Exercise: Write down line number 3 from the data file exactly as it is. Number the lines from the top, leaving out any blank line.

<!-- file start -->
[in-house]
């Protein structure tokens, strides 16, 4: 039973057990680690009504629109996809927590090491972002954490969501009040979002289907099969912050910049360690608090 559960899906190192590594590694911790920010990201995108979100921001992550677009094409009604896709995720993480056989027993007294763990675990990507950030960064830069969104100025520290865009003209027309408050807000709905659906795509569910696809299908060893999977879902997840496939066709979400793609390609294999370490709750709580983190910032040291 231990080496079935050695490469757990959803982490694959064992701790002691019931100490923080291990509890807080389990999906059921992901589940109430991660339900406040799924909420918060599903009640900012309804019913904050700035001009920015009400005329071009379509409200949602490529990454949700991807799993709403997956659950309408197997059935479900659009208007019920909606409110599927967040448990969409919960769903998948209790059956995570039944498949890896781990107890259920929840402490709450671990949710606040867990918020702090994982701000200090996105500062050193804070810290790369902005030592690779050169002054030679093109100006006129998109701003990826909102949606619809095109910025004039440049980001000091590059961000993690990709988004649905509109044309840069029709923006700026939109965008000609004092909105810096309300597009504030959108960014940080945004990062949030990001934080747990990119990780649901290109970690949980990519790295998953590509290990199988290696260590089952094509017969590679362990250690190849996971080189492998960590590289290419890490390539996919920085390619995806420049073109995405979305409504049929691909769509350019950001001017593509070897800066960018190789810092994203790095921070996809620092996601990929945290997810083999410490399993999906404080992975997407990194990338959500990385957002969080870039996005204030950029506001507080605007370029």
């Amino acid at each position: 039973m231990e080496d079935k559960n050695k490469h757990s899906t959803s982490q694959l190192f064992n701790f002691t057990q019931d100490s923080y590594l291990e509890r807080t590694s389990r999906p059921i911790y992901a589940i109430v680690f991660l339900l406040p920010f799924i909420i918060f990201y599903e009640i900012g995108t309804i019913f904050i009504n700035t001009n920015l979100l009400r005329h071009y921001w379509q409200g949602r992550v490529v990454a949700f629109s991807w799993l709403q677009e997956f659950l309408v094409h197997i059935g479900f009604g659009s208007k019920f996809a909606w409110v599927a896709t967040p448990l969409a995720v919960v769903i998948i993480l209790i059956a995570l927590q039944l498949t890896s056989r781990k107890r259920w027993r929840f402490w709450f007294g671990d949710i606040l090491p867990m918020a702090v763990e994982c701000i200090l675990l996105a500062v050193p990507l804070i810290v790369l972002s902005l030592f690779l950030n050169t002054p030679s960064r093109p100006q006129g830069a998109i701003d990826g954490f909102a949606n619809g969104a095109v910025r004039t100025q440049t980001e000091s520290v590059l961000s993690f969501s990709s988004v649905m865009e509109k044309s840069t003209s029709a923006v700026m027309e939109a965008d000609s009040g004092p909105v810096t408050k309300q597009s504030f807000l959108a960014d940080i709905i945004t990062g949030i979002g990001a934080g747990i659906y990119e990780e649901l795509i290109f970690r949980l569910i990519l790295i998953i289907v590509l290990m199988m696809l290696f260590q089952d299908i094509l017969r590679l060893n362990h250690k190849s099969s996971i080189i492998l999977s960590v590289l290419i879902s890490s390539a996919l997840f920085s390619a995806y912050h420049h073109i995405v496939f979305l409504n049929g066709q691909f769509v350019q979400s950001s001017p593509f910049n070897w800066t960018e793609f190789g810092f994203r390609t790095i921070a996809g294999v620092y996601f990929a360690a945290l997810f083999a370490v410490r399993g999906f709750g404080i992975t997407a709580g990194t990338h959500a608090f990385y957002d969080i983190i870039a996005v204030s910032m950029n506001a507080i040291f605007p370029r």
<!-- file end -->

């Amino acid at each position: 039973m231990e080496d079935k559960n050695k490469h757990s899906t959803s982490q694959l190192f064992n701790f002691t057990q019931d100490s923080y590594l291990e509890r807080t590694s389990r999906p059921i911790y992901a589940i109430v680690f991660l339900l406040p920010f799924i909420i918060f990201y599903e009640i900012g995108t309804i019913f904050i009504n700035t001009n920015l979100l009400r005329h071009y921001w379509q409200g949602r992550v490529v990454a949700f629109s991807w799993l709403q677009e997956f659950l309408v094409h197997i059935g479900f009604g659009s208007k019920f996809a909606w409110v599927a896709t967040p448990l969409a995720v919960v769903i998948i993480l209790i059956a995570l927590q039944l498949t890896s056989r781990k107890r259920w027993r929840f402490w709450f007294g671990d949710i606040l090491p867990m918020a702090v763990e994982c701000i200090l675990l996105a500062v050193p990507l804070i810290v790369l972002s902005l030592f690779l950030n050169t002054p030679s960064r093109p100006q006129g830069a998109i701003d990826g954490f909102a949606n619809g969104a095109v910025r004039t100025q440049t980001e000091s520290v590059l961000s993690f969501s990709s988004v649905m865009e509109k044309s840069t003209s029709a923006v700026m027309e939109a965008d000609s009040g004092p909105v810096t408050k309300q597009s504030f807000l959108a960014d940080i709905i945004t990062g949030i979002g990001a934080g747990i659906y990119e990780e649901l795509i290109f970690r949980l569910i990519l790295i998953i289907v590509l290990m199988m696809l290696f260590q089952d299908i094509l017969r590679l060893n362990h250690k190849s099969s996971i080189i492998l999977s960590v590289l290419i879902s890490s390539a996919l997840f920085s390619a995806y912050h420049h073109i995405v496939f979305l409504n049929g066709q691909f769509v350019q979400s950001s001017p593509f910049n070897w800066t960018e793609f190789g810092f994203r390609t790095i921070a996809g294999v620092y996601f990929a360690a945290l997810f083999a370490v410490r399993g999906f709750g404080i992975t997407a709580g990194t990338h959500a608090f990385y957002d969080i983190i870039a996005v204030s910032m950029n506001a507080i040291f605007p370029r």